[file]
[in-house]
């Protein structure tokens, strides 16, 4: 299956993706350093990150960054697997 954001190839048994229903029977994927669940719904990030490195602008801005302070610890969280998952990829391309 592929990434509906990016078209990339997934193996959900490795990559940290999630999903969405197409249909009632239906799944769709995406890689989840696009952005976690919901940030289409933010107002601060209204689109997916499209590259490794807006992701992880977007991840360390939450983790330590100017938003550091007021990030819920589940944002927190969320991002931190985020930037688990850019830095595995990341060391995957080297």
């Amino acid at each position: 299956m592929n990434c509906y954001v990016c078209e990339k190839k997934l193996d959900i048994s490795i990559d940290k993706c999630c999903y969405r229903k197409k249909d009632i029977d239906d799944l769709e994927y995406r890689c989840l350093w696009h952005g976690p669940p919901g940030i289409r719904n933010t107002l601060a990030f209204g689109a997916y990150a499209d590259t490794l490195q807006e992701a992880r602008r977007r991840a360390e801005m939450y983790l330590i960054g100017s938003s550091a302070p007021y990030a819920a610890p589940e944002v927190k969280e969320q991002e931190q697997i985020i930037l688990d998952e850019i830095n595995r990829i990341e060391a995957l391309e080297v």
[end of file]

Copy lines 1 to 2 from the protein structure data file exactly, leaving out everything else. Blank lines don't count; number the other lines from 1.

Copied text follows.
[in-house]
């Protein structure tokens, strides 16, 4: 299956993706350093990150960054697997 954001190839048994229903029977994927669940719904990030490195602008801005302070610890969280998952990829391309 592929990434509906990016078209990339997934193996959900490795990559940290999630999903969405197409249909009632239906799944769709995406890689989840696009952005976690919901940030289409933010107002601060209204689109997916499209590259490794807006992701992880977007991840360390939450983790330590100017938003550091007021990030819920589940944002927190969320991002931190985020930037688990850019830095595995990341060391995957080297």